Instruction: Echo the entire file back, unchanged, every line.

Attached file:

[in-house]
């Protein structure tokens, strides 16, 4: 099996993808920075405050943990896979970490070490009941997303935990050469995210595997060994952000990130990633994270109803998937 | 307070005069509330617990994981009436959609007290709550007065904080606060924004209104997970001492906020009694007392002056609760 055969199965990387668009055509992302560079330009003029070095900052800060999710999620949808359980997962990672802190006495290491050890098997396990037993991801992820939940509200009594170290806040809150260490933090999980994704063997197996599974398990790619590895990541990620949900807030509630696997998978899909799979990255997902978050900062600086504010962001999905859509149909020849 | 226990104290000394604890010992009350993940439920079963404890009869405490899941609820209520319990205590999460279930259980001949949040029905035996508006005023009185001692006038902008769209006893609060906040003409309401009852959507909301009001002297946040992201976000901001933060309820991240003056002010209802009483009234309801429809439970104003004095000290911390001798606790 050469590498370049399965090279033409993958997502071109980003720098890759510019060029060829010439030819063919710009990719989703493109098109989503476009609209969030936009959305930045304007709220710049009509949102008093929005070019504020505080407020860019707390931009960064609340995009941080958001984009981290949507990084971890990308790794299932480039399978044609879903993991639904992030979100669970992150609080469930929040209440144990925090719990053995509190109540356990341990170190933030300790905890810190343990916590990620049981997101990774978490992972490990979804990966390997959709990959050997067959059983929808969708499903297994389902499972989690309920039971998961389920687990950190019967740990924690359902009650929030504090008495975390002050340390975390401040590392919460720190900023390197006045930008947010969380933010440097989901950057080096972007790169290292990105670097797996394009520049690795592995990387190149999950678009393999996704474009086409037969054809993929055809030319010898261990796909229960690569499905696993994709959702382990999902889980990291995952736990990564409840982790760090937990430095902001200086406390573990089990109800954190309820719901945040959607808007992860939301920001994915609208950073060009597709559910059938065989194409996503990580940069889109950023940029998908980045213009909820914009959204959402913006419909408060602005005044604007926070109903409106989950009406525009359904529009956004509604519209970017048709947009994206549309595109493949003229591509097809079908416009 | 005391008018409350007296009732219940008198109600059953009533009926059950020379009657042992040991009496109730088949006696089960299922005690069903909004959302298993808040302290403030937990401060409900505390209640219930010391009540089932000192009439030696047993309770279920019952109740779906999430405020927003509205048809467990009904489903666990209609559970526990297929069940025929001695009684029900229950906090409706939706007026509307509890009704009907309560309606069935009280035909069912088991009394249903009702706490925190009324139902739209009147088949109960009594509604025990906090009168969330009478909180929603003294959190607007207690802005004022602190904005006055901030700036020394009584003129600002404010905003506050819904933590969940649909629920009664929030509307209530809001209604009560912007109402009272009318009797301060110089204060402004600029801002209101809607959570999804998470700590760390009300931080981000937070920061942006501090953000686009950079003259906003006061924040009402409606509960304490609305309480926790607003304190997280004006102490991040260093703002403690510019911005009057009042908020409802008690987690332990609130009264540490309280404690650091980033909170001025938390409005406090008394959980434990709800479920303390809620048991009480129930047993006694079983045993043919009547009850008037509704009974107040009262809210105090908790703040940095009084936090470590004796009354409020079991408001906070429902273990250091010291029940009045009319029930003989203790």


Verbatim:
[in-house]
């Protein structure tokens, strides 16, 4: 099996993808920075405050943990896979970490070490009941997303935990050469995210595997060994952000990130990633994270109803998937 | 307070005069509330617990994981009436959609007290709550007065904080606060924004209104997970001492906020009694007392002056609760 055969199965990387668009055509992302560079330009003029070095900052800060999710999620949808359980997962990672802190006495290491050890098997396990037993991801992820939940509200009594170290806040809150260490933090999980994704063997197996599974398990790619590895990541990620949900807030509630696997998978899909799979990255997902978050900062600086504010962001999905859509149909020849 | 226990104290000394604890010992009350993940439920079963404890009869405490899941609820209520319990205590999460279930259980001949949040029905035996508006005023009185001692006038902008769209006893609060906040003409309401009852959507909301009001002297946040992201976000901001933060309820991240003056002010209802009483009234309801429809439970104003004095000290911390001798606790 050469590498370049399965090279033409993958997502071109980003720098890759510019060029060829010439030819063919710009990719989703493109098109989503476009609209969030936009959305930045304007709220710049009509949102008093929005070019504020505080407020860019707390931009960064609340995009941080958001984009981290949507990084971890990308790794299932480039399978044609879903993991639904992030979100669970992150609080469930929040209440144990925090719990053995509190109540356990341990170190933030300790905890810190343990916590990620049981997101990774978490992972490990979804990966390997959709990959050997067959059983929808969708499903297994389902499972989690309920039971998961389920687990950190019967740990924690359902009650929030504090008495975390002050340390975390401040590392919460720190900023390197006045930008947010969380933010440097989901950057080096972007790169290292990105670097797996394009520049690795592995990387190149999950678009393999996704474009086409037969054809993929055809030319010898261990796909229960690569499905696993994709959702382990999902889980990291995952736990990564409840982790760090937990430095902001200086406390573990089990109800954190309820719901945040959607808007992860939301920001994915609208950073060009597709559910059938065989194409996503990580940069889109950023940029998908980045213009909820914009959204959402913006419909408060602005005044604007926070109903409106989950009406525009359904529009956004509604519209970017048709947009994206549309595109493949003229591509097809079908416009 | 005391008018409350007296009732219940008198109600059953009533009926059950020379009657042992040991009496109730088949006696089960299922005690069903909004959302298993808040302290403030937990401060409900505390209640219930010391009540089932000192009439030696047993309770279920019952109740779906999430405020927003509205048809467990009904489903666990209609559970526990297929069940025929001695009684029900229950906090409706939706007026509307509890009704009907309560309606069935009280035909069912088991009394249903009702706490925190009324139902739209009147088949109960009594509604025990906090009168969330009478909180929603003294959190607007207690802005004022602190904005006055901030700036020394009584003129600002404010905003506050819904933590969940649909629920009664929030509307209530809001209604009560912007109402009272009318009797301060110089204060402004600029801002209101809607959570999804998470700590760390009300931080981000937070920061942006501090953000686009950079003259906003006061924040009402409606509960304490609305309480926790607003304190997280004006102490991040260093703002403690510019911005009057009042908020409802008690987690332990609130009264540490309280404690650091980033909170001025938390409005406090008394959980434990709800479920303390809620048991009480129930047993006694079983045993043919009547009850008037509704009974107040009262809210105090908790703040940095009084936090470590004796009354409020079991408001906070429902273990250091010291029940009045009319029930003989203790």